New veterans lodge to honor Chickasaw warriors

ADA, Okla. – A plan announced a year ago at a conference honoring Chickasaw veterans came one step closer to reality Wednesday when the Chickasaw Nation broke ground on the Chickasaw Nation Veterans Lodge, May 11.

Hundreds of spectators and more than 60 Chickasaw veterans – both retired and active duty – were on hand as Chickasaw Nation Governor Bill Anoatubby thanked them for their bravery, courage, patriotism and service.

“It is impossible to give you a gift as great as the freedom you have given us,” Gov. Anoatubby said. “Our Chickasaw veterans are the epitome of bravery and the very model for courage and service.”

The lodge will be constructed on the Chickasaw Nation Medical Center campus south of Ada. The facility will be approximately 15,000 square feet and will be appointed with amenities so Chickasaw veterans may gather, relax, enjoy games and comradery.

More importantly, it places Chickasaw veterans close to medical services and near Chickasaw Nation staff who will help them access services and benefits they earned in service to America.

A total of 10 offices, a large counsel room, chapel, and gathering area are included in construction plans. A kitchen with the capacity to support large gatherings and events is planned, in addition to a large sunroom and front courtyard which will showcase the flags and seals of America’s five military branches.

To finish the courtyard, the tribe will place the largest Chickasaw Warrior statue at the lodge, Gov. Anoatubby said. The Warrior is a familiar sight at Chickasaw Nation Headquarters, clinics, medical center and the Chickasaw Cultural Center in Sulphur. The iconic sculpture was created by famed artist, former Seminole tribal chief and former Oklahoma state senator Enoch Kelly Haney.

“The statue symbolizes our proud warrior tradition – a tradition that you have carried on and kept alive,” Gov. Anoatubby said.

The Chickasaw Warrior Society, honoring retired and active duty military service by Chickasaws, was created nearly a year ago at a conference for veterans at WinStar World Casino. Gov. Anoatubby pledged to veterans the Chickasaw Nation was preparing ways to honor and assist them. The Chickasaw Veterans Lodge was merely a conceptual plan back then. Its full benefit to veterans will be known when it is completed in 2017.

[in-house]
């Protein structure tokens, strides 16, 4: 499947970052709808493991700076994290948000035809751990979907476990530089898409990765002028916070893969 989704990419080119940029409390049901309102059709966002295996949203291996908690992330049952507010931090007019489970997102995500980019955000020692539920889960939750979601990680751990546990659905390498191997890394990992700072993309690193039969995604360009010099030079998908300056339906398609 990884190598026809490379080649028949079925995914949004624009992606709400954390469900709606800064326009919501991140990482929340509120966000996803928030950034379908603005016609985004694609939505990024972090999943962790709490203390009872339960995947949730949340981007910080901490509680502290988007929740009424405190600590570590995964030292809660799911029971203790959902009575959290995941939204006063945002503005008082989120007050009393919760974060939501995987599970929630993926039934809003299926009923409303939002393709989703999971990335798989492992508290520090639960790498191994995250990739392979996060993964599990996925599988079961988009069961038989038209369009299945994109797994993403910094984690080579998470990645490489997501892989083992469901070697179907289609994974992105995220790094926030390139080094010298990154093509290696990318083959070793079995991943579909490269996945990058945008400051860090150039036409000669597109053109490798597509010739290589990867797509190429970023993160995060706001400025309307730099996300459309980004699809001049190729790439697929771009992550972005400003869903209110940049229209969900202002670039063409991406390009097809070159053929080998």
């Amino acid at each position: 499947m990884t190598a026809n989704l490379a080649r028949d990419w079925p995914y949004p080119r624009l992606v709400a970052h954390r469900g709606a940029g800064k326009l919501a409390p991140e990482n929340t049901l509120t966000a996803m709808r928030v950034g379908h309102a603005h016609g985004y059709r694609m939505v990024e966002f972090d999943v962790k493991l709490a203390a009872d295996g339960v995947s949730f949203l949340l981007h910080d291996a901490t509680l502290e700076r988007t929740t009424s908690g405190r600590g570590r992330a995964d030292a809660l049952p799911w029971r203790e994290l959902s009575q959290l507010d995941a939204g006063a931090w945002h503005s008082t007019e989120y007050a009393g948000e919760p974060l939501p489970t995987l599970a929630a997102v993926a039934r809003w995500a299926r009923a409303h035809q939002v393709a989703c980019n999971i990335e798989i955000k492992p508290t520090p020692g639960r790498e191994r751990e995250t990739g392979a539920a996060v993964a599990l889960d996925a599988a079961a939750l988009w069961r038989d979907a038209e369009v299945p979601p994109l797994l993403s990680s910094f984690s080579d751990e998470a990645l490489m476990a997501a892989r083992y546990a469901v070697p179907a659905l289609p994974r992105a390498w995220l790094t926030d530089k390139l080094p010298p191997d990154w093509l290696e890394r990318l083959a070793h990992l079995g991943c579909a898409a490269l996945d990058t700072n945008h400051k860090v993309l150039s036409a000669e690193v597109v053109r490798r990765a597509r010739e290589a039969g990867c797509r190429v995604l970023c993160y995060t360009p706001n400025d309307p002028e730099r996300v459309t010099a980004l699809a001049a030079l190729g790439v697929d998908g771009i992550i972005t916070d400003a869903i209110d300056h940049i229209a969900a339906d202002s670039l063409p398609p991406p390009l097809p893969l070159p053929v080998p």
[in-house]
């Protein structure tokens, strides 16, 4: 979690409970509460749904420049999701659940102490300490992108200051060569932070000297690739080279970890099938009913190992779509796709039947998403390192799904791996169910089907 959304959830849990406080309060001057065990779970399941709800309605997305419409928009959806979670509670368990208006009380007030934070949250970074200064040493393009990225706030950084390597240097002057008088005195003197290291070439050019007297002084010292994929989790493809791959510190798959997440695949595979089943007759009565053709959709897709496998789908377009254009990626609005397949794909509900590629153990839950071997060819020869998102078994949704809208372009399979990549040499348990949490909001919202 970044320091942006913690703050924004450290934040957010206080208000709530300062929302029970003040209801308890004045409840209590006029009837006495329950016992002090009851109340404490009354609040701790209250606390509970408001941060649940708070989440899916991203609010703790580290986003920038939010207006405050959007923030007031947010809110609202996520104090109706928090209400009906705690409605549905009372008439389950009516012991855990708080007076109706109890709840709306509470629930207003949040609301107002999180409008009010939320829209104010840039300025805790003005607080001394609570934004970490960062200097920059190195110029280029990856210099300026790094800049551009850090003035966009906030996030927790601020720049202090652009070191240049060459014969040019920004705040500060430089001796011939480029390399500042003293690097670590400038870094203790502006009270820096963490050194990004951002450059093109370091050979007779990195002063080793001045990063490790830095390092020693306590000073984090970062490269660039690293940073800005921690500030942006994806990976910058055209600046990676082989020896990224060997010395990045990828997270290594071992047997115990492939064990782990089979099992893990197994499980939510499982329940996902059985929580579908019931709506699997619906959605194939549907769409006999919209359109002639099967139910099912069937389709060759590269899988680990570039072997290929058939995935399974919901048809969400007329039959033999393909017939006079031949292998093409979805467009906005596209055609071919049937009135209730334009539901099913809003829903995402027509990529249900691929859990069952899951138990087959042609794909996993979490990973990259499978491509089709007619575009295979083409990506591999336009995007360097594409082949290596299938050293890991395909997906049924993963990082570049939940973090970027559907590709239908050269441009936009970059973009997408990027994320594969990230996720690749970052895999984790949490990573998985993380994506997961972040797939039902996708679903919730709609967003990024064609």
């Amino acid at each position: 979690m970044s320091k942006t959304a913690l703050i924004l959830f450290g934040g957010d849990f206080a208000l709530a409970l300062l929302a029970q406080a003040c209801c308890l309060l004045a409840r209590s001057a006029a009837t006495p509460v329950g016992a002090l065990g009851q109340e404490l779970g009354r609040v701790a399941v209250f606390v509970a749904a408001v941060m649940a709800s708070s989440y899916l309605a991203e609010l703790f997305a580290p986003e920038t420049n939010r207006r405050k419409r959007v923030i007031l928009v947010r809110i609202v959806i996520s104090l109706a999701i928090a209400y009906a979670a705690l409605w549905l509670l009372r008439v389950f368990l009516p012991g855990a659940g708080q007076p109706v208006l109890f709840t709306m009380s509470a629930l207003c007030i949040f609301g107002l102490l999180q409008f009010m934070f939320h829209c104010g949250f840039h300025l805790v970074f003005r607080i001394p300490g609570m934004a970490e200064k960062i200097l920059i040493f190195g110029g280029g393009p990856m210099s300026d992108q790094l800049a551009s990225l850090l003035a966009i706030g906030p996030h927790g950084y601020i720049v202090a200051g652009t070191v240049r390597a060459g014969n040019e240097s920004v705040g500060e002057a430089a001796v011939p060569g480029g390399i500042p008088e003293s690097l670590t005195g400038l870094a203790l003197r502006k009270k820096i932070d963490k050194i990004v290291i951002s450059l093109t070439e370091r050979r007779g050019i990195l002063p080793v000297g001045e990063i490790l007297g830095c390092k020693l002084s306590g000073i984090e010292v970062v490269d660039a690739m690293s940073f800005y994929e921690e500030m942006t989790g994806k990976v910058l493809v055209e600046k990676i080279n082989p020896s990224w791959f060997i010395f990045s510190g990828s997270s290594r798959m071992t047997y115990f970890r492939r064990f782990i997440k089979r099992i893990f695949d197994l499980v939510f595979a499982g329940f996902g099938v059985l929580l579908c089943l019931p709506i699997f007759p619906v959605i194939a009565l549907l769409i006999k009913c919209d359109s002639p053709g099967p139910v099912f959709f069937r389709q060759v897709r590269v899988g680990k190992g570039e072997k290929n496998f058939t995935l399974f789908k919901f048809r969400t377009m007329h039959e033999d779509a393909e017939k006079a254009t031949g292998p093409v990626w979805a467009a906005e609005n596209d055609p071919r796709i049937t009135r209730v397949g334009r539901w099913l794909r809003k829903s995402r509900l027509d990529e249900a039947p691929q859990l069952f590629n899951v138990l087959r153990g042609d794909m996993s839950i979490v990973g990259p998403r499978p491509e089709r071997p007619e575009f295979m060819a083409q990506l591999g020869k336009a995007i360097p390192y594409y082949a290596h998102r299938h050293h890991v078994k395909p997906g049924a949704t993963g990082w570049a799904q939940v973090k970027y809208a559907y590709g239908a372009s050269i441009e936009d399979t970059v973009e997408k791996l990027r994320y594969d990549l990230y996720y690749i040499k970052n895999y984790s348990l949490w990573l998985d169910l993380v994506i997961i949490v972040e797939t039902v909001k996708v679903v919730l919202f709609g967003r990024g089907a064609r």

Veterans greeted the groundbreaking with enthusiasm.

Vietnam veteran Bill Green, who served in the U.S. Air Force beginning in 1965, said the Chickasaw Warrior Society and the veterans lodge illustrated to him how attitudes have changed toward veterans.

“When we came home, we were treated pretty badly. But I think America understands now that men and women who fight are due respect and honor. They have no say in what battles they are asked to fight; if (wars) are supported or not supported. They merely answer the call to duty,” Green said.

“Today, I am seeing veterans come home to resounding applause, support and appreciation. It is good to see this,” he said, adding Vietnam veterans are also receiving thanks for their service in what is arguably the most unpopular war in U.S. history.

Chickasaw warrior Gene Anoatubby, a retired Assembly of God minister and Korean War veteran, echoed Green’s observations. “Duty is honorable for those who serve, but also for those who are served,” he said. “Nothing could have kept me away today. It is an honor to be here. We came from Tulsa to see this project get started.”

It was pointed out Native Americans are the largest per capita ethnic group to volunteer for service,  beginning with World War I. Famed ‘Code Talkers’ – American Indians speaking their native language – were instrumental in the defeat of the Third Reich during World War II.

Chickasaws are particularly proud of the tribe’s warrior heritage. In its centuries-long existence, historians and experts cannot point to a single battle lost by tribal warriors.


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